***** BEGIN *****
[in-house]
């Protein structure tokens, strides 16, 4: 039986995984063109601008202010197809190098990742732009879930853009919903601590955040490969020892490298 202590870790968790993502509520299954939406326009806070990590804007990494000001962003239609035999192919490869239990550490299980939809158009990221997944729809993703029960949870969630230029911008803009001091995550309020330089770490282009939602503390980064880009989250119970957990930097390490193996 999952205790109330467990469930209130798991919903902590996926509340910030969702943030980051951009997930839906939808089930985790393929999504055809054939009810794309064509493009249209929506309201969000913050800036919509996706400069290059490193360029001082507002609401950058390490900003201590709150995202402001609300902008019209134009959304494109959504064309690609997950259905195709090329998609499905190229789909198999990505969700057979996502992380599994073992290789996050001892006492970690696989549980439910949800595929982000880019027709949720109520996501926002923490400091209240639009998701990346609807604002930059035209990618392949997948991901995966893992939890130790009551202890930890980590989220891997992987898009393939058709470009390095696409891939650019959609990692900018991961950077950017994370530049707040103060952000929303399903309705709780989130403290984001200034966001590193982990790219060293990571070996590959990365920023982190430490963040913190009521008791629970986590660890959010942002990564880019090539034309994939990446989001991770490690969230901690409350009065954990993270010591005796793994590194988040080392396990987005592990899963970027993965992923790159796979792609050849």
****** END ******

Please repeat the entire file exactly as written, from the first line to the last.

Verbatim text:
[in-house]
């Protein structure tokens, strides 16, 4: 039986995984063109601008202010197809190098990742732009879930853009919903601590955040490969020892490298 202590870790968790993502509520299954939406326009806070990590804007990494000001962003239609035999192919490869239990550490299980939809158009990221997944729809993703029960949870969630230029911008803009001091995550309020330089770490282009939602503390980064880009989250119970957990930097390490193996 999952205790109330467990469930209130798991919903902590996926509340910030969702943030980051951009997930839906939808089930985790393929999504055809054939009810794309064509493009249209929506309201969000913050800036919509996706400069290059490193360029001082507002609401950058390490900003201590709150995202402001609300902008019209134009959304494109959504064309690609997950259905195709090329998609499905190229789909198999990505969700057979996502992380599994073992290789996050001892006492970690696989549980439910949800595929982000880019027709949720109520996501926002923490400091209240639009998701990346609807604002930059035209990618392949997948991901995966893992939890130790009551202890930890980590989220891997992987898009393939058709470009390095696409891939650019959609990692900018991961950077950017994370530049707040103060952000929303399903309705709780989130403290984001200034966001590193982990790219060293990571070996590959990365920023982190430490963040913190009521008791629970986590660890959010942002990564880019090539034309994939990446989001991770490690969230901690409350009065954990993270010591005796793994590194988040080392396990987005592990899963970027993965992923790159796979792609050849």